Is StackOverflow a friend? How to make it love you?

Mosh Feu
5 min readDec 2, 2019


Photo by Melissa Askew on Unsplash

StackOverflow is one of (if not THE) the top common Q & A websites in the world. When you ask Google a code question, StackOverflow’s result will probably appear in the top 5 and when it comes to niche questions, it will probably be the top.

According to Joel Spolsky — StackOverflow’s Co-Founder, almost all of the developers in the world are using StackOverflow.

On the other hand, too often people, especially beginners, are complaining about StackOverflow’s attitude and by “complaining” I’m pretty gentle (take this post, for example).
Even StackOverflow themselves are aware of this problem and they published a post in 2018 called:

Stack Overflow Isn’t Very Welcoming. It’s Time for That to Change.

So, how is it possible? One product that developers can’t live with, but can’t live without it?

StackOverflow is that good because, not despite..

StackOverflow is that good because it’s all about content, not about emotions. StackOverflow is not a social network. For example, you can’t contact other people directly through the platform:

Instant messaging or private messaging is not available: requests to implement that have been declined to keep focus on questions and answers, and to keep those visible to everyone.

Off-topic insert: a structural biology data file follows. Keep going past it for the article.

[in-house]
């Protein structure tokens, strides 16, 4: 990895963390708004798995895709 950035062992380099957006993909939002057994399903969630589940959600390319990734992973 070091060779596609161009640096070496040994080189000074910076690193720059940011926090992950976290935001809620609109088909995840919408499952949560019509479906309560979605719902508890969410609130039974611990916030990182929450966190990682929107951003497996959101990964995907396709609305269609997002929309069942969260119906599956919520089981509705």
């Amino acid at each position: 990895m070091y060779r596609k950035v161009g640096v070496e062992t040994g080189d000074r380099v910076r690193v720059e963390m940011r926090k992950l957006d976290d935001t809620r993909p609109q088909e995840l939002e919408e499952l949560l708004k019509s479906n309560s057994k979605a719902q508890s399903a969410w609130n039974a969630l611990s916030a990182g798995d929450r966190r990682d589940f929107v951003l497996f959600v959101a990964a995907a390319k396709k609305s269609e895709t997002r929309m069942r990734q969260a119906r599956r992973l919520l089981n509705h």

Your posts (questions and answers) will be promoted by the community only by their quality and the chance that they will help other people.

So, to answer the post’s question “Is StackOverflow a friend?” the answer is a big yes but only if you’ll play by its rules.

Now, the big question is “How to play nicely with it”? How to behave in StackOverflow so your profile will not be blocked, and your posts will not been downvoted (I have some of those, so I know the feeling 😀)?

I’ll give you the tips in a minute but first, I want to explain my rule of thumb. Posting in StackOverflow is like chatting with a real person. Whenever you post on StackOverflow, imagine that you’re speaking to a colleague. If (still in your mind) you’ll get a valuable response for your question without any followup questions, the post will not be downvoted (most likely, I’m not an oracle and I don’t work there).

After we understood that, let’s talk about the details:

Before asking

  • Search for a similar question
    StackOverflow doesn’t like duplicated questions. Obviously, it does not qualify as “good” content.
  • Try it Yourself before
    When you face a problem, don’t jump and ask right away. Try to answer it yourself, explore. Responders will want to make sure that you’ve done everything you can to solve it by yourself before you’re asking for their time.
  • Read the docs
    Yeah, there are many of them, I know. But it’s important to align with StackOverflow’s expectations. I would focus on the “Asking” section.
  • If you’re asking about a library or tool, check its documentation first, don’t let people RTFM you.